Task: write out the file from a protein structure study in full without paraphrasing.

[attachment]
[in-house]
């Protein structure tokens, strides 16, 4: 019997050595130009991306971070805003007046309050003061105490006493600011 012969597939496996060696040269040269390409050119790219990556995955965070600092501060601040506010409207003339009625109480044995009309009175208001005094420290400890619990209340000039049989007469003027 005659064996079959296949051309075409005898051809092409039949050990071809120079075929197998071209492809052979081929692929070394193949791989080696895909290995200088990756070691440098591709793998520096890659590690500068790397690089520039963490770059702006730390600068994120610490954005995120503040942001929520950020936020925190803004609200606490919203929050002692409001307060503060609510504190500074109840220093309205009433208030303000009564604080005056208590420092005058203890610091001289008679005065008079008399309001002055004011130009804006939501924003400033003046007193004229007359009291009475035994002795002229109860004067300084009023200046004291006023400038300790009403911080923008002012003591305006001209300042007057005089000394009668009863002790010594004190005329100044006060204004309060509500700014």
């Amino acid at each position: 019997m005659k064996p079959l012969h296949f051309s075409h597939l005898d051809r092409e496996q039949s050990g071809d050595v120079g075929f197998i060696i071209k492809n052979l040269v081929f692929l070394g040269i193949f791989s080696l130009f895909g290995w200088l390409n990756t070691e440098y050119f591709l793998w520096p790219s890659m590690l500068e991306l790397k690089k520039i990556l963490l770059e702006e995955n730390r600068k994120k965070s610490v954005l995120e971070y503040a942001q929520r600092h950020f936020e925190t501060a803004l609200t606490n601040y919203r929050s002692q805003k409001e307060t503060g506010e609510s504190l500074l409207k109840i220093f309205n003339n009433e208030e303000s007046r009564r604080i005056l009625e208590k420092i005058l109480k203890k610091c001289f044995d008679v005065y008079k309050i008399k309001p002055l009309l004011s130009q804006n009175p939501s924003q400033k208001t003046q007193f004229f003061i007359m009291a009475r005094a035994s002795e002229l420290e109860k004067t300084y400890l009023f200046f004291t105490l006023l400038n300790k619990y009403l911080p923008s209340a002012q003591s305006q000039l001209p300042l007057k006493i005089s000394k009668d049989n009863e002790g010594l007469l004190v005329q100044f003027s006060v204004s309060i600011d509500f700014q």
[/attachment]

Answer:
[in-house]
């Protein structure tokens, strides 16, 4: 019997050595130009991306971070805003007046309050003061105490006493600011 012969597939496996060696040269040269390409050119790219990556995955965070600092501060601040506010409207003339009625109480044995009309009175208001005094420290400890619990209340000039049989007469003027 005659064996079959296949051309075409005898051809092409039949050990071809120079075929197998071209492809052979081929692929070394193949791989080696895909290995200088990756070691440098591709793998520096890659590690500068790397690089520039963490770059702006730390600068994120610490954005995120503040942001929520950020936020925190803004609200606490919203929050002692409001307060503060609510504190500074109840220093309205009433208030303000009564604080005056208590420092005058203890610091001289008679005065008079008399309001002055004011130009804006939501924003400033003046007193004229007359009291009475035994002795002229109860004067300084009023200046004291006023400038300790009403911080923008002012003591305006001209300042007057005089000394009668009863002790010594004190005329100044006060204004309060509500700014």
């Amino acid at each position: 019997m005659k064996p079959l012969h296949f051309s075409h597939l005898d051809r092409e496996q039949s050990g071809d050595v120079g075929f197998i060696i071209k492809n052979l040269v081929f692929l070394g040269i193949f791989s080696l130009f895909g290995w200088l390409n990756t070691e440098y050119f591709l793998w520096p790219s890659m590690l500068e991306l790397k690089k520039i990556l963490l770059e702006e995955n730390r600068k994120k965070s610490v954005l995120e971070y503040a942001q929520r600092h950020f936020e925190t501060a803004l609200t606490n601040y919203r929050s002692q805003k409001e307060t503060g506010e609510s504190l500074l409207k109840i220093f309205n003339n009433e208030e303000s007046r009564r604080i005056l009625e208590k420092i005058l109480k203890k610091c001289f044995d008679v005065y008079k309050i008399k309001p002055l009309l004011s130009q804006n009175p939501s924003q400033k208001t003046q007193f004229f003061i007359m009291a009475r005094a035994s002795e002229l420290e109860k004067t300084y400890l009023f200046f004291t105490l006023l400038n300790k619990y009403l911080p923008s209340a002012q003591s305006q000039l001209p300042l007057k006493i005089s000394k009668d049989n009863e002790g010594l007469l004190v005329q100044f003027s006060v204004s309060i600011d509500f700014q």